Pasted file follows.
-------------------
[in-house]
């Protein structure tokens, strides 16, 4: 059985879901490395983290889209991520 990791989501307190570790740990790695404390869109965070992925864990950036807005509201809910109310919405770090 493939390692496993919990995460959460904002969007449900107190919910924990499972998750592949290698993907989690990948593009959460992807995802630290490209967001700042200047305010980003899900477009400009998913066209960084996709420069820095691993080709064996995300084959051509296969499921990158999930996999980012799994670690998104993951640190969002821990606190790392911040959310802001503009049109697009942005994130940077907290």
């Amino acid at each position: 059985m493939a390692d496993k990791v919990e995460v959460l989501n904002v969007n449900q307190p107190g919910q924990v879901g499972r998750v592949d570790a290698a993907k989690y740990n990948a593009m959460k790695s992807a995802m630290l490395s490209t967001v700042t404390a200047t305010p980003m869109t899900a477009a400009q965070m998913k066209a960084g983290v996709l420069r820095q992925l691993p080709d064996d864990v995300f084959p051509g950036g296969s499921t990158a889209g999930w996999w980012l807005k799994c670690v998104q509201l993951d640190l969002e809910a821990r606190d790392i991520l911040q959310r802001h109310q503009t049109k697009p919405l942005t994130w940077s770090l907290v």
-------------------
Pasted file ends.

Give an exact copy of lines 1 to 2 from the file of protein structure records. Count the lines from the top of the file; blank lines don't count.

[in-house]
């Protein structure tokens, strides 16, 4: 059985879901490395983290889209991520 990791989501307190570790740990790695404390869109965070992925864990950036807005509201809910109310919405770090 493939390692496993919990995460959460904002969007449900107190919910924990499972998750592949290698993907989690990948593009959460992807995802630290490209967001700042200047305010980003899900477009400009998913066209960084996709420069820095691993080709064996995300084959051509296969499921990158999930996999980012799994670690998104993951640190969002821990606190790392911040959310802001503009049109697009942005994130940077907290």